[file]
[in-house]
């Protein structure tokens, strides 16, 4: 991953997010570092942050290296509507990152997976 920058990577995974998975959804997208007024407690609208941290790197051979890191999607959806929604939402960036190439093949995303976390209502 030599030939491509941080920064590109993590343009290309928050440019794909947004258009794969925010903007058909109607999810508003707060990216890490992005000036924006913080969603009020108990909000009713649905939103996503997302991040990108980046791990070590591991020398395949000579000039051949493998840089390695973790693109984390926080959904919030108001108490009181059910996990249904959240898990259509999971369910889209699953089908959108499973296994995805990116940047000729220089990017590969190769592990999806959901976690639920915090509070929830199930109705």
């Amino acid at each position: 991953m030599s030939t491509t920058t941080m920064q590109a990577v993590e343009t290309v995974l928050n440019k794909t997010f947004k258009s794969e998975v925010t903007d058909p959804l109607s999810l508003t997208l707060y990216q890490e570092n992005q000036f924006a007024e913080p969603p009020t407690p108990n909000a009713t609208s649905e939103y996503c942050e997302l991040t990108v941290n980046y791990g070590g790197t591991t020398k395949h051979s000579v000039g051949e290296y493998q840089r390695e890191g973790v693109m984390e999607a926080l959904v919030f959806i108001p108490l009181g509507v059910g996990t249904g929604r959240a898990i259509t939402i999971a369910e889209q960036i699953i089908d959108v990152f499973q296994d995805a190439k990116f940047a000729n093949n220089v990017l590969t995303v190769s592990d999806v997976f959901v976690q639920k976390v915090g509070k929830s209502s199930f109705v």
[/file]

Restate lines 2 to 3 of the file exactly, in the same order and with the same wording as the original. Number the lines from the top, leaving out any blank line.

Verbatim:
């Protein structure tokens, strides 16, 4: 991953997010570092942050290296509507990152997976 920058990577995974998975959804997208007024407690609208941290790197051979890191999607959806929604939402960036190439093949995303976390209502 030599030939491509941080920064590109993590343009290309928050440019794909947004258009794969925010903007058909109607999810508003707060990216890490992005000036924006913080969603009020108990909000009713649905939103996503997302991040990108980046791990070590591991020398395949000579000039051949493998840089390695973790693109984390926080959904919030108001108490009181059910996990249904959240898990259509999971369910889209699953089908959108499973296994995805990116940047000729220089990017590969190769592990999806959901976690639920915090509070929830199930109705």
């Amino acid at each position: 991953m030599s030939t491509t920058t941080m920064q590109a990577v993590e343009t290309v995974l928050n440019k794909t997010f947004k258009s794969e998975v925010t903007d058909p959804l109607s999810l508003t997208l707060y990216q890490e570092n992005q000036f924006a007024e913080p969603p009020t407690p108990n909000a009713t609208s649905e939103y996503c942050e997302l991040t990108v941290n980046y791990g070590g790197t591991t020398k395949h051979s000579v000039g051949e290296y493998q840089r390695e890191g973790v693109m984390e999607a926080l959904v919030f959806i108001p108490l009181g509507v059910g996990t249904g929604r959240a898990i259509t939402i999971a369910e889209q960036i699953i089908d959108v990152f499973q296994d995805a190439k990116f940047a000729n093949n220089v990017l590969t995303v190769s592990d999806v997976f959901v976690q639920k976390v915090g509070k929830s209502s199930f109705v």